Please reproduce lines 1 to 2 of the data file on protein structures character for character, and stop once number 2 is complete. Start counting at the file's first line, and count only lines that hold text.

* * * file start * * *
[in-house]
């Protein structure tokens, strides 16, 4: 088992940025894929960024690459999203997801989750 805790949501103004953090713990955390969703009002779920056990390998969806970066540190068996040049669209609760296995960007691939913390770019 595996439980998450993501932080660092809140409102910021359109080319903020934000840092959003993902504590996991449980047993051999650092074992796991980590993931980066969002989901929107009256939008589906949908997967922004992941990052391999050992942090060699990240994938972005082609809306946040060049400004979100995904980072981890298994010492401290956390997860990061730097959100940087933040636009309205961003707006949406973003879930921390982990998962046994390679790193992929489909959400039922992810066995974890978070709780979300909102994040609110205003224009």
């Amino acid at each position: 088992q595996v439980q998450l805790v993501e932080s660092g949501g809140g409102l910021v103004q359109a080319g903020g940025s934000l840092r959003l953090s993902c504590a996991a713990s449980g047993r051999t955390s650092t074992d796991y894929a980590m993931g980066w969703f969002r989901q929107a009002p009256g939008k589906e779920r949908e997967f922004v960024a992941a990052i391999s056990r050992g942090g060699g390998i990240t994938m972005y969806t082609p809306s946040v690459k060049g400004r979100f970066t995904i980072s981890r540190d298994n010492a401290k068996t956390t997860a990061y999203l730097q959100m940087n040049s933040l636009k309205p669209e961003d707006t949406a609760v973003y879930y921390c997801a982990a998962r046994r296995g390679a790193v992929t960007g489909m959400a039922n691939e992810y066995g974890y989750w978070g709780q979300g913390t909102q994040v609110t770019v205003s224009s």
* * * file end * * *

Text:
[in-house]
């Protein structure tokens, strides 16, 4: 088992940025894929960024690459999203997801989750 805790949501103004953090713990955390969703009002779920056990390998969806970066540190068996040049669209609760296995960007691939913390770019 595996439980998450993501932080660092809140409102910021359109080319903020934000840092959003993902504590996991449980047993051999650092074992796991980590993931980066969002989901929107009256939008589906949908997967922004992941990052391999050992942090060699990240994938972005082609809306946040060049400004979100995904980072981890298994010492401290956390997860990061730097959100940087933040636009309205961003707006949406973003879930921390982990998962046994390679790193992929489909959400039922992810066995974890978070709780979300909102994040609110205003224009």